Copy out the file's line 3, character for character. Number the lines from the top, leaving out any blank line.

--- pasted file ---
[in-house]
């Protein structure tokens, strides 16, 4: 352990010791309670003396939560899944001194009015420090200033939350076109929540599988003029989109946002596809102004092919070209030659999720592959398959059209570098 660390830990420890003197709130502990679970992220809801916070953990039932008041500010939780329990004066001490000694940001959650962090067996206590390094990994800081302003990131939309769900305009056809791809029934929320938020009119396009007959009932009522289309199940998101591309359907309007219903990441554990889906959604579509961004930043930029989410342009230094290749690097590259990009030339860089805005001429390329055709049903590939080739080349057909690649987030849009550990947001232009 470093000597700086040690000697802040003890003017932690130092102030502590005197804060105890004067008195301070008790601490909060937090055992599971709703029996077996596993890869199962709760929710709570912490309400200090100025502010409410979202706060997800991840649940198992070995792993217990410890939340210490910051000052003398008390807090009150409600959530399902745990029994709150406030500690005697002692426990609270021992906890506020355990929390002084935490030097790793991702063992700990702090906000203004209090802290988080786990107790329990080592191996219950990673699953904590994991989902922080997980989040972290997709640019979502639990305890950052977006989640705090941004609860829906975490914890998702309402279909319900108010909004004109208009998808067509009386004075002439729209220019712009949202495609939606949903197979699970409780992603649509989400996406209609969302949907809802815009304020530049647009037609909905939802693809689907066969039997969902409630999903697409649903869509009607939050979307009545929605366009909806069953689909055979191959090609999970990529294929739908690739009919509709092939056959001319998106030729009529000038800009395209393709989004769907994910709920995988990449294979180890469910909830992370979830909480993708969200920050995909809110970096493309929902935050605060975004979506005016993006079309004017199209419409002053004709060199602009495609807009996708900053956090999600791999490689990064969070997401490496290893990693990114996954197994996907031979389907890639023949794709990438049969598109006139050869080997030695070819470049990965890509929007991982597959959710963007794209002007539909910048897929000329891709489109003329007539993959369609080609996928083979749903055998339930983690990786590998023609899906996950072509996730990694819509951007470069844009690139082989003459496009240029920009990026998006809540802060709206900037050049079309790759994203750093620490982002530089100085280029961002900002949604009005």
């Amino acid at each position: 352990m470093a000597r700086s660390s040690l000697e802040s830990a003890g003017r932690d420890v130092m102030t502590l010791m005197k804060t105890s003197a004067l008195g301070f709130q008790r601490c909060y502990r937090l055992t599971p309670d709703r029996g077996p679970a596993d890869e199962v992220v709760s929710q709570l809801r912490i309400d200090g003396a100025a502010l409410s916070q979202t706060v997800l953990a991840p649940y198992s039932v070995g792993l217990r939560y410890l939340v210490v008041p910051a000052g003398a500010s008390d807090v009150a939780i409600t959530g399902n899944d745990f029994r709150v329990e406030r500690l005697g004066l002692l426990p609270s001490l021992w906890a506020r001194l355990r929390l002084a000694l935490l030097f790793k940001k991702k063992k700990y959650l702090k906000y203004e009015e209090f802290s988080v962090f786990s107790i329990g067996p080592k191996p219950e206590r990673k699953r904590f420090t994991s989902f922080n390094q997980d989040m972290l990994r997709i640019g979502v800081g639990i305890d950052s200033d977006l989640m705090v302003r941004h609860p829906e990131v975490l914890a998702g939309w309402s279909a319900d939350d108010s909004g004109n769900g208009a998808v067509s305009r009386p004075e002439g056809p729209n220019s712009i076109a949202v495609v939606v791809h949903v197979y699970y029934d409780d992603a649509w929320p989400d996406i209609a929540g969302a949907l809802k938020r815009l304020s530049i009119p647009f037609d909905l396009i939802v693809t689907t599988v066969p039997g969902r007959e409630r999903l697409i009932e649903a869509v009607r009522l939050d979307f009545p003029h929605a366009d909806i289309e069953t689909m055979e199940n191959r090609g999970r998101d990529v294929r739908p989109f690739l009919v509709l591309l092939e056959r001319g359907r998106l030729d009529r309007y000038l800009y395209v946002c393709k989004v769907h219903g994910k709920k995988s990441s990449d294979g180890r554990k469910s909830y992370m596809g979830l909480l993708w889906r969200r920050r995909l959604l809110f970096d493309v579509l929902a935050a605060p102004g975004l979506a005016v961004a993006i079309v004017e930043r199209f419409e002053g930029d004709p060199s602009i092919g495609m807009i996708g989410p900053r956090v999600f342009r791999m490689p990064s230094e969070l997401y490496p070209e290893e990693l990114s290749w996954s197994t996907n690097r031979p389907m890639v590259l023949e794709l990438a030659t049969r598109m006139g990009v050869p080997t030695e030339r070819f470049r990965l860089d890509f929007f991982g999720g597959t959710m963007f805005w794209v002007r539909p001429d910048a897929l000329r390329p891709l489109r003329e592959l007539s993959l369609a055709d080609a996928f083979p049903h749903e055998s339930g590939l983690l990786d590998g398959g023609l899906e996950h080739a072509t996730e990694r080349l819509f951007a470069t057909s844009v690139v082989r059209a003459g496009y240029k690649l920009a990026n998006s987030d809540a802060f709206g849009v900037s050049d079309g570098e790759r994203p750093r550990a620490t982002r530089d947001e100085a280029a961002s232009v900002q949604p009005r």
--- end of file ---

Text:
């Amino acid at each position: 352990m470093a000597r700086s660390s040690l000697e802040s830990a003890g003017r932690d420890v130092m102030t502590l010791m005197k804060t105890s003197a004067l008195g301070f709130q008790r601490c909060y502990r937090l055992t599971p309670d709703r029996g077996p679970a596993d890869e199962v992220v709760s929710q709570l809801r912490i309400d200090g003396a100025a502010l409410s916070q979202t706060v997800l953990a991840p649940y198992s039932v070995g792993l217990r939560y410890l939340v210490v008041p910051a000052g003398a500010s008390d807090v009150a939780i409600t959530g399902n899944d745990f029994r709150v329990e406030r500690l005697g004066l002692l426990p609270s001490l021992w906890a506020r001194l355990r929390l002084a000694l935490l030097f790793k940001k991702k063992k700990y959650l702090k906000y203004e009015e209090f802290s988080v962090f786990s107790i329990g067996p080592k191996p219950e206590r990673k699953r904590f420090t994991s989902f922080n390094q997980d989040m972290l990994r997709i640019g979502v800081g639990i305890d950052s200033d977006l989640m705090v302003r941004h609860p829906e990131v975490l914890a998702g939309w309402s279909a319900d939350d108010s909004g004109n769900g208009a998808v067509s305009r009386p004075e002439g056809p729209n220019s712009i076109a949202v495609v939606v791809h949903v197979y699970y029934d409780d992603a649509w929320p989400d996406i209609a929540g969302a949907l809802k938020r815009l304020s530049i009119p647009f037609d909905l396009i939802v693809t689907t599988v066969p039997g969902r007959e409630r999903l697409i009932e649903a869509v009607r009522l939050d979307f009545p003029h929605a366009d909806i289309e069953t689909m055979e199940n191959r090609g999970r998101d990529v294929r739908p989109f690739l009919v509709l591309l092939e056959r001319g359907r998106l030729d009529r309007y000038l800009y395209v946002c393709k989004v769907h219903g994910k709920k995988s990441s990449d294979g180890r554990k469910s909830y992370m596809g979830l909480l993708w889906r969200r920050r995909l959604l809110f970096d493309v579509l929902a935050a605060p102004g975004l979506a005016v961004a993006i079309v004017e930043r199209f419409e002053g930029d004709p060199s602009i092919g495609m807009i996708g989410p900053r956090v999600f342009r791999m490689p990064s230094e969070l997401y490496p070209e290893e990693l990114s290749w996954s197994t996907n690097r031979p389907m890639v590259l023949e794709l990438a030659t049969r598109m006139g990009v050869p080997t030695e030339r070819f470049r990965l860089d890509f929007f991982g999720g597959t959710m963007f805005w794209v002007r539909p001429d910048a897929l000329r390329p891709l489109r003329e592959l007539s993959l369609a055709d080609a996928f083979p049903h749903e055998s339930g590939l983690l990786d590998g398959g023609l899906e996950h080739a072509t996730e990694r080349l819509f951007a470069t057909s844009v690139v082989r059209a003459g496009y240029k690649l920009a990026n998006s987030d809540a802060f709206g849009v900037s050049d079309g570098e790759r994203p750093r550990a620490t982002r530089d947001e100085a280029a961002s232009v900002q949604p009005r």